Concerns that quieter tyres offer compromised safety and fuel efficiency are unfounded, states T&E. The organisation points to the Forum of European National Highway Research Laboratories (FEHRL) study carried out for the European Commission, which shows no significant correlation between tyre noise and safety performance (including wet grip, braking and aquaplaning performance) or between tyre noise and rolling resistance. Other studies, including data from Germany’s UBA, are also reported as showing no correlation between tyre noise and wet grip or aquaplaning.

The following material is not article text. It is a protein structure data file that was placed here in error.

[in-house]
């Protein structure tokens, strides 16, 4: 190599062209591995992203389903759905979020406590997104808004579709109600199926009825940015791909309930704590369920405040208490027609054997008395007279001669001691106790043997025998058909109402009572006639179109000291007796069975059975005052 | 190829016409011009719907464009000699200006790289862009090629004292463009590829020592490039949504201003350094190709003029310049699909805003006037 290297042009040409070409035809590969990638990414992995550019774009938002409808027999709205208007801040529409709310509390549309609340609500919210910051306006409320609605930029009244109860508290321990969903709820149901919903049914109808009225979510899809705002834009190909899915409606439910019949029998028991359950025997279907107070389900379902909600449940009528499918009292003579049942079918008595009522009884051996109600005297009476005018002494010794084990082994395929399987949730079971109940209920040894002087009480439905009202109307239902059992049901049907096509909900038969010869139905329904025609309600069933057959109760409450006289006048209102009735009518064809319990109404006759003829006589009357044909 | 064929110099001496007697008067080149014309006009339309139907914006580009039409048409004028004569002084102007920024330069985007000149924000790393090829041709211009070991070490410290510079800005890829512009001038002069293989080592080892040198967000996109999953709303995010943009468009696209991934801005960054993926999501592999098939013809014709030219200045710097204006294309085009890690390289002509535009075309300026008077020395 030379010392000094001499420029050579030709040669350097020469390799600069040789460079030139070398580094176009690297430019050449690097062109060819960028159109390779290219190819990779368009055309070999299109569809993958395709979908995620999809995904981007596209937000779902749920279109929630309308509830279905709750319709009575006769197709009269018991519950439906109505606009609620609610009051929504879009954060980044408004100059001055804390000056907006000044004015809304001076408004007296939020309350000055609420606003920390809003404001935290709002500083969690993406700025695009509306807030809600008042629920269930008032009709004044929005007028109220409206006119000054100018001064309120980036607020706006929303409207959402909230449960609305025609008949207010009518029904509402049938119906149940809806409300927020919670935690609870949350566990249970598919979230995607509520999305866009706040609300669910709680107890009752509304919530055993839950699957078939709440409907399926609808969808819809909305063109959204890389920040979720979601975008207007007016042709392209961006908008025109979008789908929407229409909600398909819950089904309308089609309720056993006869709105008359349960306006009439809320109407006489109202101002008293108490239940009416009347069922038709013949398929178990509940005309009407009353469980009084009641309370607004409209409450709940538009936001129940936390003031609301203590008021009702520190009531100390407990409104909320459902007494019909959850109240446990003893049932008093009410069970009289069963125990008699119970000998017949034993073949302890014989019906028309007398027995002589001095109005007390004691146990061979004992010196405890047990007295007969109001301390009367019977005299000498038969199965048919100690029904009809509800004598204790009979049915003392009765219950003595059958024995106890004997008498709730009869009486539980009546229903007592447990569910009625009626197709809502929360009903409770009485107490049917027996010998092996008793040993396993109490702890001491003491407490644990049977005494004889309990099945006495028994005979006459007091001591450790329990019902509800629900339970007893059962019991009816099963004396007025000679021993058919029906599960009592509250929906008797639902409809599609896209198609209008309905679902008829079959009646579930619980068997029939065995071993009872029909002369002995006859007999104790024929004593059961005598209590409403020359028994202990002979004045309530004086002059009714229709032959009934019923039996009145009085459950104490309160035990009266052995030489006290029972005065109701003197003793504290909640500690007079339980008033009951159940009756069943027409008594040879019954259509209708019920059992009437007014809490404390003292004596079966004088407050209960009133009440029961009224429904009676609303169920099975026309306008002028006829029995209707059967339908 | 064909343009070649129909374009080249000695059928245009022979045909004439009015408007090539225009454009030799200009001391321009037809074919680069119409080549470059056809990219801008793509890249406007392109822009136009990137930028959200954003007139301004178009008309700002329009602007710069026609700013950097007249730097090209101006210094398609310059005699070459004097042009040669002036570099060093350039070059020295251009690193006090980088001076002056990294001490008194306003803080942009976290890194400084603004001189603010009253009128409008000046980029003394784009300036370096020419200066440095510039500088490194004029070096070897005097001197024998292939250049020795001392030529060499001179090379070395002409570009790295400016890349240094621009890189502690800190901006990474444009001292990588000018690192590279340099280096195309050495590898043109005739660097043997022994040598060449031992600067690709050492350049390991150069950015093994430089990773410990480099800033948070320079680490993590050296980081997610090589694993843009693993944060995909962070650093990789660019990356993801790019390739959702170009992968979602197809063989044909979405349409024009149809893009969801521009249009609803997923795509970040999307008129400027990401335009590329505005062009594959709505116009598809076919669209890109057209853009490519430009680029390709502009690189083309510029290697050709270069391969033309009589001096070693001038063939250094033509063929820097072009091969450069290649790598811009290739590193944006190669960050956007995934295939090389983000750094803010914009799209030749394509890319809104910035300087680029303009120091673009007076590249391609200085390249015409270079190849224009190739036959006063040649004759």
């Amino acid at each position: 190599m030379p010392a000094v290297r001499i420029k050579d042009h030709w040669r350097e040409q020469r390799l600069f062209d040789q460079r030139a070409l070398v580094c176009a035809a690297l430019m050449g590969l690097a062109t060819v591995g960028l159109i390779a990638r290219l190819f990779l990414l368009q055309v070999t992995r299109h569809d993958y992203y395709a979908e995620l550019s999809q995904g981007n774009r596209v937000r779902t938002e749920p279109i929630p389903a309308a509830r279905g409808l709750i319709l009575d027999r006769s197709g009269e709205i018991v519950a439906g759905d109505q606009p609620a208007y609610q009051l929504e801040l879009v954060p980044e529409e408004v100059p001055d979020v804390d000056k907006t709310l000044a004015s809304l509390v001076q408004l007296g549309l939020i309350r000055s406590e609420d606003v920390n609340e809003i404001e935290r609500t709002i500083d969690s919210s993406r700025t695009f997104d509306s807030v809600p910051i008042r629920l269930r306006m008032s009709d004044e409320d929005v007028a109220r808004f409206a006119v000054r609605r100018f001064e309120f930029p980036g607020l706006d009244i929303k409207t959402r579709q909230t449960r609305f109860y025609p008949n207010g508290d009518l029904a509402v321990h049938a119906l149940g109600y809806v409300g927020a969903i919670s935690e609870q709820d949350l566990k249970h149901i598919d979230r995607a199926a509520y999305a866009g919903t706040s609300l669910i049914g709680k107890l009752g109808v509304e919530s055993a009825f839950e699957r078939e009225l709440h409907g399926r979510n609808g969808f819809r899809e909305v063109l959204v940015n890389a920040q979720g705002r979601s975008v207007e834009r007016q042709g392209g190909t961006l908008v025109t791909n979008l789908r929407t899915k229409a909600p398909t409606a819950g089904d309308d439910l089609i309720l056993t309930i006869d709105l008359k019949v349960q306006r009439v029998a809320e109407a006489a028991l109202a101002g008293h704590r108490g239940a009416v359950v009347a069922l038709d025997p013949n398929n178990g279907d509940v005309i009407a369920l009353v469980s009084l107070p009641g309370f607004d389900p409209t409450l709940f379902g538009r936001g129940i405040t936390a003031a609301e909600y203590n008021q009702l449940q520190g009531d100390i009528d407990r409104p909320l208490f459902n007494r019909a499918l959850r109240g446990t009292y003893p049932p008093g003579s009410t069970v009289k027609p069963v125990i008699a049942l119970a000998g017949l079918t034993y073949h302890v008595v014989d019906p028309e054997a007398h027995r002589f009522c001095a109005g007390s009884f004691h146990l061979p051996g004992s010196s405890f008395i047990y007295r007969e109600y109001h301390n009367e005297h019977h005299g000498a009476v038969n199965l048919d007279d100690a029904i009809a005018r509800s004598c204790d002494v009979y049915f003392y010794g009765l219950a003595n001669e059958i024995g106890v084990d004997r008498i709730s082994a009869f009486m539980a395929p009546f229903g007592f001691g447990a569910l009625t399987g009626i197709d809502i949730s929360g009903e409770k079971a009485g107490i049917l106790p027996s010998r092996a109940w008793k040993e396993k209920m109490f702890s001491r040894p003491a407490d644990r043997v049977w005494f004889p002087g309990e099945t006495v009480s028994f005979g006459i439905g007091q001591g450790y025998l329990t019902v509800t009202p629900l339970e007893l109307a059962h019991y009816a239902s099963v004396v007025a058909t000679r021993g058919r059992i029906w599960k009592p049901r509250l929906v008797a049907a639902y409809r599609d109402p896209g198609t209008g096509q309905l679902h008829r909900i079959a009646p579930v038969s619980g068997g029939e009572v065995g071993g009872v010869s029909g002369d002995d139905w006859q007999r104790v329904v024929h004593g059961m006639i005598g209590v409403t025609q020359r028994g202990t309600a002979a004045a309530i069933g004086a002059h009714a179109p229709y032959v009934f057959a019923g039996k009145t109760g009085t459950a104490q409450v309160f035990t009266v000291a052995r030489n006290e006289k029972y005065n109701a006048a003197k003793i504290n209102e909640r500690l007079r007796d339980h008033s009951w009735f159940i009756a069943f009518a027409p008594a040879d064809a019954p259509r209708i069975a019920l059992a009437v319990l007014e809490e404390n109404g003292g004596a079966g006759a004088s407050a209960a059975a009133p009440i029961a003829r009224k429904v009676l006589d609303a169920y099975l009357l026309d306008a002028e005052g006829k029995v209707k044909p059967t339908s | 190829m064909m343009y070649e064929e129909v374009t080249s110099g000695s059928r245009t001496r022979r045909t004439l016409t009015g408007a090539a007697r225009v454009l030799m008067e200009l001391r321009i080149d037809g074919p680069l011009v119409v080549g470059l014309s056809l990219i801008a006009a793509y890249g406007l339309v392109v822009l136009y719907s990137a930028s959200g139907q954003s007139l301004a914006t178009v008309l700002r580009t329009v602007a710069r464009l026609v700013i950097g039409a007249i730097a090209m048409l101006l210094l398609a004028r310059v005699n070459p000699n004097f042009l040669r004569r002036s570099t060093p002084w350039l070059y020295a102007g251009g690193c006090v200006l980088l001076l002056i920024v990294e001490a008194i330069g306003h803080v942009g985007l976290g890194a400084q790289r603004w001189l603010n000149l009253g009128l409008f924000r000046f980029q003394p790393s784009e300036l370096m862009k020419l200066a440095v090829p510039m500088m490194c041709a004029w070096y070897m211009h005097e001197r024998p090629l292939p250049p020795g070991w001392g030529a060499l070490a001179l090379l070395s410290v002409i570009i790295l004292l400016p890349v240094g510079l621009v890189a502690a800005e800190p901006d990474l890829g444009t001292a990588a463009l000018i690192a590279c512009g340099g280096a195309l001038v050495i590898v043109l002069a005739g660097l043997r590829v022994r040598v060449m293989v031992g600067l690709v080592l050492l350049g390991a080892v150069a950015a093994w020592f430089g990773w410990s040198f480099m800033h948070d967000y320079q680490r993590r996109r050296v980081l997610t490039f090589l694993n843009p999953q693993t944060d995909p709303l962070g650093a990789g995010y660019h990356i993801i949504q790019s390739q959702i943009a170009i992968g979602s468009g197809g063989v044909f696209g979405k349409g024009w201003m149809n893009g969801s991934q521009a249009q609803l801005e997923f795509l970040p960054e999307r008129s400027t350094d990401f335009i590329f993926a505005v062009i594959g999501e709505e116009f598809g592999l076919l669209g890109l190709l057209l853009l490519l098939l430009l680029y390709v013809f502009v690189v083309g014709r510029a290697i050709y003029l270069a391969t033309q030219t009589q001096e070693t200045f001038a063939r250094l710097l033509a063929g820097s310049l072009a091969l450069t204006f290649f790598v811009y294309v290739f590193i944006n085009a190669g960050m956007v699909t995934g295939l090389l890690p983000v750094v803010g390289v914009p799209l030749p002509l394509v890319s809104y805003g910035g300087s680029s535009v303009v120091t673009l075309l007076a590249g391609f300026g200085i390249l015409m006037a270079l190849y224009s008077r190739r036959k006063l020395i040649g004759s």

Importantly, the position paper emphasises that the new technologies required to meet proposed new noise limits are already available, and quiet tyres are even now on the market. The FEHRL study demonstrates, says T&E, that almost half of the tyres sold in 2004 were already 3dB below the 2001/43/EC limit values – and the average noise emission value today is around 3.5dB below the limit value. Therefore, T&E writes that any new limit values, particularly as they are not planned to come into force until 2012, must therefore be “sufficiently challenging in order to have any effect on industry innovation, or more importantly, on overall road noise levels.” The introduction of ineffective limit values must not be allowed to happen again, it cautions. Instead, limit values that remove the noisiest models from the market and stimulate further innovation must be implemented.